Westerway is a small town in southern Tasmania, Australia 68 kilometres (42 mi) west of Hobart on the Tyenna River. The Gordon River Road from New Norfolk to Strathgordon passes through it. It is in the Federal electorate Division of Lyons and is in the Derwent Valley Council local government area. At the 2006 census, Westerway and the surrounding area had a population of 156.
|Population||156 (2006 census)|
|LGA(s)||Derwent Valley Council|
It was first was known as Russell or Russelldale and was named after Surgeon J J Russell, one of the party who discovered a set of waterfalls 3 km from Fenton Forest (although these are not the present day Russell Falls). The Derwent Valley Railway line reached the town in 1909. Russell Post Office opened on 1 October 1910 and was renamed Westerway in 1919.
Due to confusion between the town of Russell and Russell Falls further up the road the towns name was changed in 1919 to Westerway. It was named by, and after, W H Westerway (1851–1930), the main resident and responsible for many developments in the area. He built an accommodation house and store where Coniston siding is now, owned the Coffee Palace at Glenora and started a livery business driving tourists to Russell Falls.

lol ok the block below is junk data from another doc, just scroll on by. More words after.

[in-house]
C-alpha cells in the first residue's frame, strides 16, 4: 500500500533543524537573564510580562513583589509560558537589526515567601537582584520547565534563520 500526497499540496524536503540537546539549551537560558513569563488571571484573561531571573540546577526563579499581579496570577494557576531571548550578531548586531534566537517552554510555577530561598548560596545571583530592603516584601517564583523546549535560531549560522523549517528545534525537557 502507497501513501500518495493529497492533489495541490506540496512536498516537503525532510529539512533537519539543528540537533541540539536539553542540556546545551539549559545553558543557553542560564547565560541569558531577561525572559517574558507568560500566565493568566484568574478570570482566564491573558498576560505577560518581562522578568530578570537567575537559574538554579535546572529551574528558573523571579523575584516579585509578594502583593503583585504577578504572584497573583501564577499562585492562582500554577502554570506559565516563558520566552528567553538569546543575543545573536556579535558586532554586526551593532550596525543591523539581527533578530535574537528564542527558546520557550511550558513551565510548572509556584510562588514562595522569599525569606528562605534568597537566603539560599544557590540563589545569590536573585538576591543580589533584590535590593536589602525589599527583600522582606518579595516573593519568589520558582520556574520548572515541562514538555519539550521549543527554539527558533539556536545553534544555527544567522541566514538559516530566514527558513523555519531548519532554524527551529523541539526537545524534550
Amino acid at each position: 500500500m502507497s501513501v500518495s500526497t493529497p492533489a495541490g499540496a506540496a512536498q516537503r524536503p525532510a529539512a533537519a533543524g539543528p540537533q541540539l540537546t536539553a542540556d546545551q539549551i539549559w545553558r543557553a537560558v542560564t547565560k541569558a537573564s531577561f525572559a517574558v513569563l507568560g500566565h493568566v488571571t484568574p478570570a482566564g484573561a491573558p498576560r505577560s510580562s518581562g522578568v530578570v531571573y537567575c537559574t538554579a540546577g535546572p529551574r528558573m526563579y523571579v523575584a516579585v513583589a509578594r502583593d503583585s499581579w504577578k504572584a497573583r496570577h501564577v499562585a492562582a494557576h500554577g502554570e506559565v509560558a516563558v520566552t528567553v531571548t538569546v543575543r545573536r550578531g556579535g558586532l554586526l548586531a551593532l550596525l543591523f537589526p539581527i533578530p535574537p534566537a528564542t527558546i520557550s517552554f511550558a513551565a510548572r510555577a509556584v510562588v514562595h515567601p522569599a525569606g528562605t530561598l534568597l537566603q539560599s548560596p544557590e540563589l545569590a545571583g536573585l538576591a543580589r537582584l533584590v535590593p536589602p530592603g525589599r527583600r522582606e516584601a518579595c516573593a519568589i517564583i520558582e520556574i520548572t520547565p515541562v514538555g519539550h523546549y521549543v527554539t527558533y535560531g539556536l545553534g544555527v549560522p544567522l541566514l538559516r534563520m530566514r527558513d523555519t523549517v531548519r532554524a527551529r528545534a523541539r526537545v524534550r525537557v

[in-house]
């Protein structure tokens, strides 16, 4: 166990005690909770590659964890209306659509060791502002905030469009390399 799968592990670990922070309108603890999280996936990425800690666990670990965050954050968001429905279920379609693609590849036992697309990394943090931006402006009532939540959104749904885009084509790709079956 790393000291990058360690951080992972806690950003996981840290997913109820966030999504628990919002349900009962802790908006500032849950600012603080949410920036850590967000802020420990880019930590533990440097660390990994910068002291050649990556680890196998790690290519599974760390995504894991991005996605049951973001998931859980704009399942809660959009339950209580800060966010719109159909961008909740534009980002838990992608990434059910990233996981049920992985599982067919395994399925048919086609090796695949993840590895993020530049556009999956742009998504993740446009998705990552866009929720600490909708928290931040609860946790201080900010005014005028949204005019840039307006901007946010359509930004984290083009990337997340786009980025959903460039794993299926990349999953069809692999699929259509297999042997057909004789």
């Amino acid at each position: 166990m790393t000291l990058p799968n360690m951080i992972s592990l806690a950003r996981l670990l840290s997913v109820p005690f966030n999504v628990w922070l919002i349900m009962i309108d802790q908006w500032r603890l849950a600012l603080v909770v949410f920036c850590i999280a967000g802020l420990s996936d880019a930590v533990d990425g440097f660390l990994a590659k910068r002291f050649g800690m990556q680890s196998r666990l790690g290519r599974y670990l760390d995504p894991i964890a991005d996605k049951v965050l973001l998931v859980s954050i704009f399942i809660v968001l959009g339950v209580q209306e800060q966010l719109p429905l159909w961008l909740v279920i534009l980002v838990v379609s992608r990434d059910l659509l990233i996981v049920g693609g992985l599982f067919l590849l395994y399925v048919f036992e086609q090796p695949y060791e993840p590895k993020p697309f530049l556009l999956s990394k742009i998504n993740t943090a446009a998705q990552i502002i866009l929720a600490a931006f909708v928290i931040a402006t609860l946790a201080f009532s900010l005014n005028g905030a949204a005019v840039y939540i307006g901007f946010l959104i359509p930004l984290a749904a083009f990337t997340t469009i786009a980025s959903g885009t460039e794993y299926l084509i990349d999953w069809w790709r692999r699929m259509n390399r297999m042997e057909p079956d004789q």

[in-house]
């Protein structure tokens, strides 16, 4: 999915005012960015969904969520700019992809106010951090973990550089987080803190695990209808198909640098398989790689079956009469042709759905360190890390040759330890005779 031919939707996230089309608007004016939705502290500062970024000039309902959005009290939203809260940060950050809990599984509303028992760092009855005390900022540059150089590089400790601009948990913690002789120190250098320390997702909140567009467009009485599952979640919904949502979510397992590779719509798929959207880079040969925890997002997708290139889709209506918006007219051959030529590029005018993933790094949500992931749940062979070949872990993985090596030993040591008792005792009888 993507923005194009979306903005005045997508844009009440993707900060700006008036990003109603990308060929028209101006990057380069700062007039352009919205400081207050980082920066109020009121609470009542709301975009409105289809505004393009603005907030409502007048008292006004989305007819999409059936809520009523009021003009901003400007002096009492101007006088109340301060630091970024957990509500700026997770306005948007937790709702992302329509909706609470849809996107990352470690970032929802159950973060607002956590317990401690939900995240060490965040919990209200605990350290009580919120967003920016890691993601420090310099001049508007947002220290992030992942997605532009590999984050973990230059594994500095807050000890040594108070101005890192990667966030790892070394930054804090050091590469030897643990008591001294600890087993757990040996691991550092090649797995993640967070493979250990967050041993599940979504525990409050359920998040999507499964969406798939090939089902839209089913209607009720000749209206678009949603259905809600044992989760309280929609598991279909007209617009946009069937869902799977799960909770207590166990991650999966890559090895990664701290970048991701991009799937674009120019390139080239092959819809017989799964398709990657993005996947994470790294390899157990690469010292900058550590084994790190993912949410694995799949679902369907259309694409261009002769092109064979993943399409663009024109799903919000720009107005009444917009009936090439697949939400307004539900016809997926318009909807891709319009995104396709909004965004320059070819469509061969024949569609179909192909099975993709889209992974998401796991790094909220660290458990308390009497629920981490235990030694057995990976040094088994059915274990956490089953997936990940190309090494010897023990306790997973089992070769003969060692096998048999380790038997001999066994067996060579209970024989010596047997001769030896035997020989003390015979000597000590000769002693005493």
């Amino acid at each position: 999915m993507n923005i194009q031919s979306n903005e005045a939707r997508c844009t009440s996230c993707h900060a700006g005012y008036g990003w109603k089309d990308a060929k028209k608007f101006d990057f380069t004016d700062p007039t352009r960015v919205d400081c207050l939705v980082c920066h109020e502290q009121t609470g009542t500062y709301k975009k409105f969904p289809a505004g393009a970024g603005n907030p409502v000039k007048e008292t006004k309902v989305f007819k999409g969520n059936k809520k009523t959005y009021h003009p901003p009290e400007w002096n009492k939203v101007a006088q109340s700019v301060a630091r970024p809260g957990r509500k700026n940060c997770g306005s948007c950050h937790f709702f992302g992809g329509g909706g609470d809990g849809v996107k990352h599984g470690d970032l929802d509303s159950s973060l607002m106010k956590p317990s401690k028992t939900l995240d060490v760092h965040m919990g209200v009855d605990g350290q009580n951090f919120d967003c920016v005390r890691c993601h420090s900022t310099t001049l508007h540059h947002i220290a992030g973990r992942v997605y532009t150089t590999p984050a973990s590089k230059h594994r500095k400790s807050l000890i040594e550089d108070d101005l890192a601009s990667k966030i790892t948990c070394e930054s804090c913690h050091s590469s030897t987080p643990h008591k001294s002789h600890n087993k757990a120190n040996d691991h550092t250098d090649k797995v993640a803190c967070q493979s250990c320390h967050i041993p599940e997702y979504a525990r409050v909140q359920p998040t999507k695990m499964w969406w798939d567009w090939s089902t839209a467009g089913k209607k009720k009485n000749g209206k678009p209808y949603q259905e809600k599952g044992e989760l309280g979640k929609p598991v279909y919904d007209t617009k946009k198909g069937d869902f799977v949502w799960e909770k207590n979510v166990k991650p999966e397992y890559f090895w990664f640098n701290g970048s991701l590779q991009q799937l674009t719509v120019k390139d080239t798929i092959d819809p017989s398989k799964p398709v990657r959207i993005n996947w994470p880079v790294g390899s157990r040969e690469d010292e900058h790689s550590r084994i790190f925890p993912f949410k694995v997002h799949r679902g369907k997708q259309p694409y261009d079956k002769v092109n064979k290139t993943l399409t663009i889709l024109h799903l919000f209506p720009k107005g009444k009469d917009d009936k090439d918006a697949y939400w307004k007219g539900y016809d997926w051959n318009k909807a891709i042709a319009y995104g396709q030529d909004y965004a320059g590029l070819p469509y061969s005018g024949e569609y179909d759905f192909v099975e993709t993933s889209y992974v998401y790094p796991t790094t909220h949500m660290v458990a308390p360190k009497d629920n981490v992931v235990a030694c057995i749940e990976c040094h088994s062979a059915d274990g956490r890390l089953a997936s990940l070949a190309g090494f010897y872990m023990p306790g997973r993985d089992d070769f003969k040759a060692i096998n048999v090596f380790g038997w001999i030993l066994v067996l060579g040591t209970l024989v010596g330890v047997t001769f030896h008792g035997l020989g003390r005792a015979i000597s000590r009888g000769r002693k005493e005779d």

Westerway School opened in 1920 with thirty six students, from 1920 to 1960 there was a bakery and, from 1947 to 1970, a police station. At the time of the 1934 bushfires, the original Westerway Hall became a temporary hospital and in 1939 a recruitment office for enlistees. That hall was pulled down and rebuilt in 1940. The present hall replaced the 1940 hall after it burnt down.
Westerway railway station was important as it was the starting point for the pack horse journey to the long abandoned Adamsfield osmiridium mine. As the timber industry became more important to the area, a sawmill was built and the number of timber mills in the area increased and the train line was used to transport logs to Boyer and Hobart. The Derwent Valley Railway was, until recently, used by tourists to visit the area.